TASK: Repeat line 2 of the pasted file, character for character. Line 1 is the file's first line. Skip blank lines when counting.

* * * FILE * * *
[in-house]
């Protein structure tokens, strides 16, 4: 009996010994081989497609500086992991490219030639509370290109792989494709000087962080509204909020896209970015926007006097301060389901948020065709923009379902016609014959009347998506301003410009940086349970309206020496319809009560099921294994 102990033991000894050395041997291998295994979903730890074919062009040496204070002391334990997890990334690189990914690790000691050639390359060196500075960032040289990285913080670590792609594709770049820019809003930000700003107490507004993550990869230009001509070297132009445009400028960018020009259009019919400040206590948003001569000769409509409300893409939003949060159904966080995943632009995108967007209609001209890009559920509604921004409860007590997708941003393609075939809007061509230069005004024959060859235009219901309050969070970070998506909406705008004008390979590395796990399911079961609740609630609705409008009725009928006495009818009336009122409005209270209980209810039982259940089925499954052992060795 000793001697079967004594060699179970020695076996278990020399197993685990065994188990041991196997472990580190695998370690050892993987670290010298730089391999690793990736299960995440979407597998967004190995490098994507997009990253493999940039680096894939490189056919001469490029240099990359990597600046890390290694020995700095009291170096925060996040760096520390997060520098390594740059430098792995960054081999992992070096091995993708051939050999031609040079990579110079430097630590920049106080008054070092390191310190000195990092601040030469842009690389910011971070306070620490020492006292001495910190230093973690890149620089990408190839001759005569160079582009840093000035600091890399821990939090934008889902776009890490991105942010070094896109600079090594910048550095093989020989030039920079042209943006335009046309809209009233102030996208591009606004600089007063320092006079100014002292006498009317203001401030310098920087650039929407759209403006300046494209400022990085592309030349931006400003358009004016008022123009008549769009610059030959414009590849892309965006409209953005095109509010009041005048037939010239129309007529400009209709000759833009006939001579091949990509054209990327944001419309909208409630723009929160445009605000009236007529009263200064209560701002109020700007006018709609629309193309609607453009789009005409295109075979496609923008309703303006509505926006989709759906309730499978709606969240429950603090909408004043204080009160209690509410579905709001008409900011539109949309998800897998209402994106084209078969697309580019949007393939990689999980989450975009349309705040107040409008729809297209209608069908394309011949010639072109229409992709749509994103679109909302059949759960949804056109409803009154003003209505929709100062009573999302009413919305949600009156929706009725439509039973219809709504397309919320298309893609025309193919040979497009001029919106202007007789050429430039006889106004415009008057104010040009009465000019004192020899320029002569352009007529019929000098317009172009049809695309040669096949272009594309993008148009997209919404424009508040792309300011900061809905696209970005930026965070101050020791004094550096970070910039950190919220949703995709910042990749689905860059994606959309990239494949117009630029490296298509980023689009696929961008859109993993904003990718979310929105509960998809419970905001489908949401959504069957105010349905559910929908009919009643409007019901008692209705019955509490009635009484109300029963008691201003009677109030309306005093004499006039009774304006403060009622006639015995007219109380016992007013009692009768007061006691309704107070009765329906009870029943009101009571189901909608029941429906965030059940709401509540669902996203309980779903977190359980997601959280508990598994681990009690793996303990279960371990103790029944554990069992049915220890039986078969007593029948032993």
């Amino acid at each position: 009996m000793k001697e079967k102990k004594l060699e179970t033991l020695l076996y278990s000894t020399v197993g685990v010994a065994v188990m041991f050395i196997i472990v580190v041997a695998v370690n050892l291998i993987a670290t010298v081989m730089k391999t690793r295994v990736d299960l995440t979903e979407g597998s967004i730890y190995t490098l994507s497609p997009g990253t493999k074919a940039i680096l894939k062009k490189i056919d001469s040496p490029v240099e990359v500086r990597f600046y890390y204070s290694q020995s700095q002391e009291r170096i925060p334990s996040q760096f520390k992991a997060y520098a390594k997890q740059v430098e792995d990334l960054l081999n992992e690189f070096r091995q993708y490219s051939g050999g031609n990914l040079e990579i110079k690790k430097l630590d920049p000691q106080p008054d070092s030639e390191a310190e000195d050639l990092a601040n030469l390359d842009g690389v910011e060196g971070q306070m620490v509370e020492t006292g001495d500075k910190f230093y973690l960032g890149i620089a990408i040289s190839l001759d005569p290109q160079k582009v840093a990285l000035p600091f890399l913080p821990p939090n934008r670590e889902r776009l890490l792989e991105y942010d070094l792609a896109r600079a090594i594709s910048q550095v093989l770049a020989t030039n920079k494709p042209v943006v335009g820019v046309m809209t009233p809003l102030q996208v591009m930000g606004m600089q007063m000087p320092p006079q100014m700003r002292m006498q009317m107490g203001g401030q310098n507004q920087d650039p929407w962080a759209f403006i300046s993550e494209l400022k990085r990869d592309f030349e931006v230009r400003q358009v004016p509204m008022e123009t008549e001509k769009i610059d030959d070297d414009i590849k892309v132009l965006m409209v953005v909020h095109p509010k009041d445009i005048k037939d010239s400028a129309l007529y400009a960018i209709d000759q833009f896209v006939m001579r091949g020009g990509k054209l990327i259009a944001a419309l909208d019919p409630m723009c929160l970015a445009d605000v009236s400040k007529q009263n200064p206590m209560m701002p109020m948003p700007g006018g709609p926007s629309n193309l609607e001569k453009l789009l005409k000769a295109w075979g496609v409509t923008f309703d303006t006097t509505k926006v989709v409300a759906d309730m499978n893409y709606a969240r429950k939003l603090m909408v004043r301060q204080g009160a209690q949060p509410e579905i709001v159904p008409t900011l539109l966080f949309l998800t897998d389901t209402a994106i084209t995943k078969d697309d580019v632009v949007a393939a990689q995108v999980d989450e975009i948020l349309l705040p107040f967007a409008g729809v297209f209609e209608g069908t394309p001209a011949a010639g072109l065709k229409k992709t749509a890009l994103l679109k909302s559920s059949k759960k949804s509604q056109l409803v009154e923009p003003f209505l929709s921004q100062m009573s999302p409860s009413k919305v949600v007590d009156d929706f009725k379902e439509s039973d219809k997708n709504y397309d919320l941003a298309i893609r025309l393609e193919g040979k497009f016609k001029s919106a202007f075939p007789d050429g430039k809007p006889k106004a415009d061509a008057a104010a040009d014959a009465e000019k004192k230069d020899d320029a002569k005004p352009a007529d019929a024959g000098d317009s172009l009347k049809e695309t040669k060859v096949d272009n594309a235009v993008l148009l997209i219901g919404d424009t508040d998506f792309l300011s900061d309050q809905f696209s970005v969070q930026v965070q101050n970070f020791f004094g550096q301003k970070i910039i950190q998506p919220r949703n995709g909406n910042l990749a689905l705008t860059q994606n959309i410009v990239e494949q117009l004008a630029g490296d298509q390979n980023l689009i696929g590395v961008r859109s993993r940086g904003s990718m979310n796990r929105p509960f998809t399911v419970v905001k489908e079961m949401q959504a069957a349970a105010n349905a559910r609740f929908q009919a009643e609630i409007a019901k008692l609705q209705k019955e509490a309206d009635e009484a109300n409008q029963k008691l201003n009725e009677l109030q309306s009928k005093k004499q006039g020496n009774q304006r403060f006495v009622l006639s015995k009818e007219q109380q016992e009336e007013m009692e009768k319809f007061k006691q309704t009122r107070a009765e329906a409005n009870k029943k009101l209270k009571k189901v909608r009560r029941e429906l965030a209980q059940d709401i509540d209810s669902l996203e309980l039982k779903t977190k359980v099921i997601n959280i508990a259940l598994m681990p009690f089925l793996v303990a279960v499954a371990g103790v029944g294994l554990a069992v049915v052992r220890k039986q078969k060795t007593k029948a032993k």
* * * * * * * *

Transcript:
């Protein structure tokens, strides 16, 4: 009996010994081989497609500086992991490219030639509370290109792989494709000087962080509204909020896209970015926007006097301060389901948020065709923009379902016609014959009347998506301003410009940086349970309206020496319809009560099921294994 102990033991000894050395041997291998295994979903730890074919062009040496204070002391334990997890990334690189990914690790000691050639390359060196500075960032040289990285913080670590792609594709770049820019809003930000700003107490507004993550990869230009001509070297132009445009400028960018020009259009019919400040206590948003001569000769409509409300893409939003949060159904966080995943632009995108967007209609001209890009559920509604921004409860007590997708941003393609075939809007061509230069005004024959060859235009219901309050969070970070998506909406705008004008390979590395796990399911079961609740609630609705409008009725009928006495009818009336009122409005209270209980209810039982259940089925499954052992060795 000793001697079967004594060699179970020695076996278990020399197993685990065994188990041991196997472990580190695998370690050892993987670290010298730089391999690793990736299960995440979407597998967004190995490098994507997009990253493999940039680096894939490189056919001469490029240099990359990597600046890390290694020995700095009291170096925060996040760096520390997060520098390594740059430098792995960054081999992992070096091995993708051939050999031609040079990579110079430097630590920049106080008054070092390191310190000195990092601040030469842009690389910011971070306070620490020492006292001495910190230093973690890149620089990408190839001759005569160079582009840093000035600091890399821990939090934008889902776009890490991105942010070094896109600079090594910048550095093989020989030039920079042209943006335009046309809209009233102030996208591009606004600089007063320092006079100014002292006498009317203001401030310098920087650039929407759209403006300046494209400022990085592309030349931006400003358009004016008022123009008549769009610059030959414009590849892309965006409209953005095109509010009041005048037939010239129309007529400009209709000759833009006939001579091949990509054209990327944001419309909208409630723009929160445009605000009236007529009263200064209560701002109020700007006018709609629309193309609607453009789009005409295109075979496609923008309703303006509505926006989709759906309730499978709606969240429950603090909408004043204080009160209690509410579905709001008409900011539109949309998800897998209402994106084209078969697309580019949007393939990689999980989450975009349309705040107040409008729809297209209608069908394309011949010639072109229409992709749509994103679109909302059949759960949804056109409803009154003003209505929709100062009573999302009413919305949600009156929706009725439509039973219809709504397309919320298309893609025309193919040979497009001029919106202007007789050429430039006889106004415009008057104010040009009465000019004192020899320029002569352009007529019929000098317009172009049809695309040669096949272009594309993008148009997209919404424009508040792309300011900061809905696209970005930026965070101050020791004094550096970070910039950190919220949703995709910042990749689905860059994606959309990239494949117009630029490296298509980023689009696929961008859109993993904003990718979310929105509960998809419970905001489908949401959504069957105010349905559910929908009919009643409007019901008692209705019955509490009635009484109300029963008691201003009677109030309306005093004499006039009774304006403060009622006639015995007219109380016992007013009692009768007061006691309704107070009765329906009870029943009101009571189901909608029941429906965030059940709401509540669902996203309980779903977190359980997601959280508990598994681990009690793996303990279960371990103790029944554990069992049915220890039986078969007593029948032993």